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Urgent Measures Needed on Food Prices in Asia, Warns UN

A Cambodian man carries rice at a paddy rice farm in Bekpeang village, Kampong Cham province (FILE).

A Cambodian man carries rice at a paddy rice farm in Bekpeang village, Kampong Cham province (FILE).

The United Nations Food and Agriculture Organization says food prices in Asia remain high despite a brief drop in April.

According to the FAO, the retail cost of wheat and rice in Asia declined slightly last month, the first drop in nine months.

The price of rice, Asia’s staple, dropped two percent in Cambodia and Sri Lanka, and about half a percent in Bangladesh, it says. In India, the price of wheat declined seven percent.

The oil factor

But the FAO attributed the fall in food costs to a brief, sharp drop in the price of crude oil.

Despite the price drop in some places, the cost of rice from one year ago is still higher by 29 percent in Bangladesh, 25 percent in China and 40 percent in Vietnam and Laos.

The FAO's representative for the Asia-Pacific region, Hiroyuki Konuma, told reporters Wednesday that food prices across the region remain high and are hurting the poor most.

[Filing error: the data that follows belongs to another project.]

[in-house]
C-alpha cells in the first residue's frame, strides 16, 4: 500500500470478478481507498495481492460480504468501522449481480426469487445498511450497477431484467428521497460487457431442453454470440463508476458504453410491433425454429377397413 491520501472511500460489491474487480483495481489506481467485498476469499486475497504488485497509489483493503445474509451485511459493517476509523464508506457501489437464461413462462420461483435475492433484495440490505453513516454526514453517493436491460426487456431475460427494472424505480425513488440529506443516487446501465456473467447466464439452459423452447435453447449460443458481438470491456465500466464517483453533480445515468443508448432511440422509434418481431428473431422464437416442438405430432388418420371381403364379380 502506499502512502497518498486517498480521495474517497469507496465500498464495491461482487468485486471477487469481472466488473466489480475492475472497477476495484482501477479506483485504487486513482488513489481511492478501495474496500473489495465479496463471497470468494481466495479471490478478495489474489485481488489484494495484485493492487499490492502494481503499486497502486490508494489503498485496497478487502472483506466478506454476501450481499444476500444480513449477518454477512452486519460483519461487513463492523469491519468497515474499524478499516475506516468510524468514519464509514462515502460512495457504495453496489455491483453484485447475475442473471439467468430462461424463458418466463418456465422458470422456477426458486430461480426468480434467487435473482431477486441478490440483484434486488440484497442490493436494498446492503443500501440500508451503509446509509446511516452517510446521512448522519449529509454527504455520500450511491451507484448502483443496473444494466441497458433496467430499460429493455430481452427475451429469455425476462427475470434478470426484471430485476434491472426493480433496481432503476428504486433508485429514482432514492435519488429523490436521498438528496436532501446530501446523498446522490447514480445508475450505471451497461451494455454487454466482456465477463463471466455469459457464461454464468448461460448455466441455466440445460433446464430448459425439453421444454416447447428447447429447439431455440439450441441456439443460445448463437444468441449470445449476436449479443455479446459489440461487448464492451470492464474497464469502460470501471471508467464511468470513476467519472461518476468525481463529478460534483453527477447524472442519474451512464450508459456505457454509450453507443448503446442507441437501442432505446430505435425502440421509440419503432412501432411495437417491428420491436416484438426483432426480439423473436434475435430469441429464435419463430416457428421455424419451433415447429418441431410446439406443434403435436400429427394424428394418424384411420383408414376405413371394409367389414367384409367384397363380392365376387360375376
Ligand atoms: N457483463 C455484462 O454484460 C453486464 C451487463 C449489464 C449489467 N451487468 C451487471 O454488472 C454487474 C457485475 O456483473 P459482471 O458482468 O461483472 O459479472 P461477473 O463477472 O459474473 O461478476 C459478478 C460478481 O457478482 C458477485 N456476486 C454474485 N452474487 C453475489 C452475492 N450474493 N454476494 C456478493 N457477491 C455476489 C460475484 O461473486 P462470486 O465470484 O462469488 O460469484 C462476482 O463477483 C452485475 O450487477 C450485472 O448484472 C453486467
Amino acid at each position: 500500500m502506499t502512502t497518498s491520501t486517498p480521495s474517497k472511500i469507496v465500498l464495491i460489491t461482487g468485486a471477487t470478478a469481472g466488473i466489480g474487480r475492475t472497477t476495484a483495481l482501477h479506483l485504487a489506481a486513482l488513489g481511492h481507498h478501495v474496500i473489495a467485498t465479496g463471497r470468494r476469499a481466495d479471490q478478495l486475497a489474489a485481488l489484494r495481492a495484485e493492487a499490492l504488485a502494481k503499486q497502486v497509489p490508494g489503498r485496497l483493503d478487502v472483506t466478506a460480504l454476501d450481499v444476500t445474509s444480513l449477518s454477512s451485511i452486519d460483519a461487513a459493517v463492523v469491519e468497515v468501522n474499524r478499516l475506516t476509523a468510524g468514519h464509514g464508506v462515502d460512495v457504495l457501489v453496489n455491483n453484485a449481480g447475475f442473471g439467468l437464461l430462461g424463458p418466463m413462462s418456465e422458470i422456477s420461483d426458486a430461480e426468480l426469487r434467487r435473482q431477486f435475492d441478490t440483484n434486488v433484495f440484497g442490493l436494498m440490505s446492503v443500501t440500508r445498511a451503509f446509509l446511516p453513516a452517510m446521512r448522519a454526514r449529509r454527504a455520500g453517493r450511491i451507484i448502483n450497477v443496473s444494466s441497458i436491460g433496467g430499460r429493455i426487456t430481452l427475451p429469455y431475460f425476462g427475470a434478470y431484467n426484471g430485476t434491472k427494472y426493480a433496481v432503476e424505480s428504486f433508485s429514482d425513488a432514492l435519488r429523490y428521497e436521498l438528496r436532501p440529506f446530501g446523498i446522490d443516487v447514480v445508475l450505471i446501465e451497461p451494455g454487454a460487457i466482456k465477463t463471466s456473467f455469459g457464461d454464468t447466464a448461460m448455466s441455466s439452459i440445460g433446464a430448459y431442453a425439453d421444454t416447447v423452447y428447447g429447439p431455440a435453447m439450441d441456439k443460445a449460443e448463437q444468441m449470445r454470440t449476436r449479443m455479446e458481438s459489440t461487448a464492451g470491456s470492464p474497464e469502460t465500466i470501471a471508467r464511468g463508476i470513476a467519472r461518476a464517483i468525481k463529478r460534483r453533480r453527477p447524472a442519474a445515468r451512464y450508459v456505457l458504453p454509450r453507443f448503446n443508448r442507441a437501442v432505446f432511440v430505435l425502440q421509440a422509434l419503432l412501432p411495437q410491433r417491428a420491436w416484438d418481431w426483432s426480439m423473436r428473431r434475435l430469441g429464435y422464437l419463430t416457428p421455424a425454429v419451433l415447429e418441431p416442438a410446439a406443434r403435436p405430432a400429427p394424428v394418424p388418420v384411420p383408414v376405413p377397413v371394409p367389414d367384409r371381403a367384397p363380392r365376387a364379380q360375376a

“So, negative impact of the retail price hike of food commodities, particularly of staple food like rice and wheat, it’s affecting the poor households which spend as much as 70 percent of their income for food,” Konuma said.

World food prices hit a record high in February as the cost of crude oil was driven up by political instability in the Middle East and North Africa.

The price of oil is closely linked to the price of food through transportation and processing costs.


Konuma says countries need to take urgent precautions to prevent a repeat of the 2008 food price crisis when costs of some staples doubled in a matter of months. He recommends countries establish social security nets for the poor and emergency food reserves.

“And, improving the availability of food security and market information. This is one of the factors that create unnecessary speculation and also panic buying,” he said.

The FAO expects about a two percent increase in rice production in 2011 but a slight decline in wheat production.

Despite rising prices, Konuma said food production is expected to meet global market demand but is still falling short of the U.N.’s Millennium Development Goal of halving the hunger rate by 2015.

The World Bank says since October rising food prices have pushed more than 40 million people into extreme poverty.